Intertextuality: the digerati and the literati


The New Yorker has an interesting article about the future of reading, library and books. There’s a quote by Kevin Kelly that caught my eye:

“all the books in the world? would “become a single liquid fabric of interconnected words and ideas.? The user of the electronic library would be able to bring together “all texts—past and present, multilingual—on a particular subject,? and, by doing so, gain “a clearer sense of what we as a civilization, a species, do know and don’t know.?

This exposes the gap between the digerati and the literati. The idea of the a “single liquid fabric of interconnected words and ideas” is called intertextuality and was introduced into the conversation by Julia Kristeva.

Kristeva referred to texts in terms of two axes: a horizontal axis connecting the author and reader of a text, and a vertical axis, which connects the text to other texts (Kristeva 1980, 69). Uniting these two axes are shared codes: every text and every reading depends on prior codes. Kristeva declared that ‘every text is from the outset under the jurisdiction of other discourses which impose a universe on it

While the digerati dream of a liquid, hyperlinked super document living on Web servers, the literati know that texts are connected on many axes. And the connections are not simple links, they contain politics, power, poetic and gender influences— they shade meaning.

Texts are always already connected, but literal connection in a super hypertext document could make implicit links explicit. But will explicit links also expose the influence of the linking? As with all software, it’s not about the code, it’s about the user. In this case, the locus of meaning, the only really important connections, are in the mind’s eye of the reader.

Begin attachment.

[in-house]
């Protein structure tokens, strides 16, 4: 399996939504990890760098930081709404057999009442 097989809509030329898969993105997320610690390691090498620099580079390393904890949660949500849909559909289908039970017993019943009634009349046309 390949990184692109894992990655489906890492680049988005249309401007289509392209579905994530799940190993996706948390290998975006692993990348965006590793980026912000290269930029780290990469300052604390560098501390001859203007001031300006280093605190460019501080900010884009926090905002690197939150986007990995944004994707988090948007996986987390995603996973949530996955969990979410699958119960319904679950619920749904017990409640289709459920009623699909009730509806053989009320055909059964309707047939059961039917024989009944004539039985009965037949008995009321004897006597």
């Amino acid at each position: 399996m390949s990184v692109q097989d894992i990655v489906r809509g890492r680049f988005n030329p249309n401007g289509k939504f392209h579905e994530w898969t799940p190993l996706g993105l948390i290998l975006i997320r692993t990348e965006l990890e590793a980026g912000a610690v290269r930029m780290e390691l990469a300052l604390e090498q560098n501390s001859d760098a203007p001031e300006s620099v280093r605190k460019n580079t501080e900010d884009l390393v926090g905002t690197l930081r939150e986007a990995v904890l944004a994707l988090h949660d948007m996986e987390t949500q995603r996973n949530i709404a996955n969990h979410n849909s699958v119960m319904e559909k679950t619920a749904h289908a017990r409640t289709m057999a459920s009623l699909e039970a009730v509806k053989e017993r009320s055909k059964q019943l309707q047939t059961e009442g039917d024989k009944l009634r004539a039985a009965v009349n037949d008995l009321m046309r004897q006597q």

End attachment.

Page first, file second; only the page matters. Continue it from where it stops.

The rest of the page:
Not A Keyboard, But an Amazing Simulation

Flat Apple Keyboard

Taking the torch from Xerox Parc, Apple has lead the field in taking the general computer user beyond the traditional input devices. Graphic User Interface, the mouse, the touchpad, and most recently multi-touch. The direction is a bias against the mechanical for human/computer interaction. Apple decided against a mechanical keyboard for the iPhone, and it looks like they’re continuing in that direction with this patent filing. Unwired View makes the filing a little more understandable.

The keyboard becomes a software environment, and that opens a world of possibilities. We’re very early in this game, and currently the mechanical keyboard is much more usable than the various virtual keyboards out there. We prefer the tactile feedback, but that’s the challenge Apple appears to be tackling. How do you put a beautiful simulation of the act of typing on the glass?

The current form of human / computer interaction via KVM (keyboard/video/mouse) has been an unnatural configuration from the start. It’s always been about the needs of the machine and the network. It’s only through the expansion of interaction modes that the current configuration of computing can be de-centered and distributed into a ubiquitous set of new devices. The iPhone is a tentative first step on that journey.